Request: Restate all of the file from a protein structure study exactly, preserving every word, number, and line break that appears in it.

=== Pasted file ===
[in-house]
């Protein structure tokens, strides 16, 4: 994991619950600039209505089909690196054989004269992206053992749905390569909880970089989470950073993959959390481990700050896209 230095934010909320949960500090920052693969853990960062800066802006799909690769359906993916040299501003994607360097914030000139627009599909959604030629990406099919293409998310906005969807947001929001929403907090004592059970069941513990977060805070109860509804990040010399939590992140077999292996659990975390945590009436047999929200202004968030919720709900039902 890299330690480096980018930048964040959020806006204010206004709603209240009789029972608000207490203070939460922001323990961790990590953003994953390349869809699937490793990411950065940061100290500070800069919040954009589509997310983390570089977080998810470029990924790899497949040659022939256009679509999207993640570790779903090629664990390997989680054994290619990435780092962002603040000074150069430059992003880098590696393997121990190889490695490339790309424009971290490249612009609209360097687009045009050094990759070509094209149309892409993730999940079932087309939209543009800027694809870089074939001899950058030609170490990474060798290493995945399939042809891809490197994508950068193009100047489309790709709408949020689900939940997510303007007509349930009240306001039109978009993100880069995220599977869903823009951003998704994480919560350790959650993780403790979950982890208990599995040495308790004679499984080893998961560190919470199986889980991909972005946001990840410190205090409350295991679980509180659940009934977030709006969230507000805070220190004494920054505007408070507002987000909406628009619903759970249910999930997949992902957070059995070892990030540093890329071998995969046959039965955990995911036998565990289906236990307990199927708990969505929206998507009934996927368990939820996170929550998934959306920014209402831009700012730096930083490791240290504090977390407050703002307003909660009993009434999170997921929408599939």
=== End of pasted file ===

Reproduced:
[in-house]
């Protein structure tokens, strides 16, 4: 994991619950600039209505089909690196054989004269992206053992749905390569909880970089989470950073993959959390481990700050896209 230095934010909320949960500090920052693969853990960062800066802006799909690769359906993916040299501003994607360097914030000139627009599909959604030629990406099919293409998310906005969807947001929001929403907090004592059970069941513990977060805070109860509804990040010399939590992140077999292996659990975390945590009436047999929200202004968030919720709900039902 890299330690480096980018930048964040959020806006204010206004709603209240009789029972608000207490203070939460922001323990961790990590953003994953390349869809699937490793990411950065940061100290500070800069919040954009589509997310983390570089977080998810470029990924790899497949040659022939256009679509999207993640570790779903090629664990390997989680054994290619990435780092962002603040000074150069430059992003880098590696393997121990190889490695490339790309424009971290490249612009609209360097687009045009050094990759070509094209149309892409993730999940079932087309939209543009800027694809870089074939001899950058030609170490990474060798290493995945399939042809891809490197994508950068193009100047489309790709709408949020689900939940997510303007007509349930009240306001039109978009993100880069995220599977869903823009951003998704994480919560350790959650993780403790979950982890208990599995040495308790004679499984080893998961560190919470199986889980991909972005946001990840410190205090409350295991679980509180659940009934977030709006969230507000805070220190004494920054505007408070507002987000909406628009619903759970249910999930997949992902957070059995070892990030540093890329071998995969046959039965955990995911036998565990289906236990307990199927708990969505929206998507009934996927368990939820996170929550998934959306920014209402831009700012730096930083490791240290504090977390407050703002307003909660009993009434999170997921929408599939």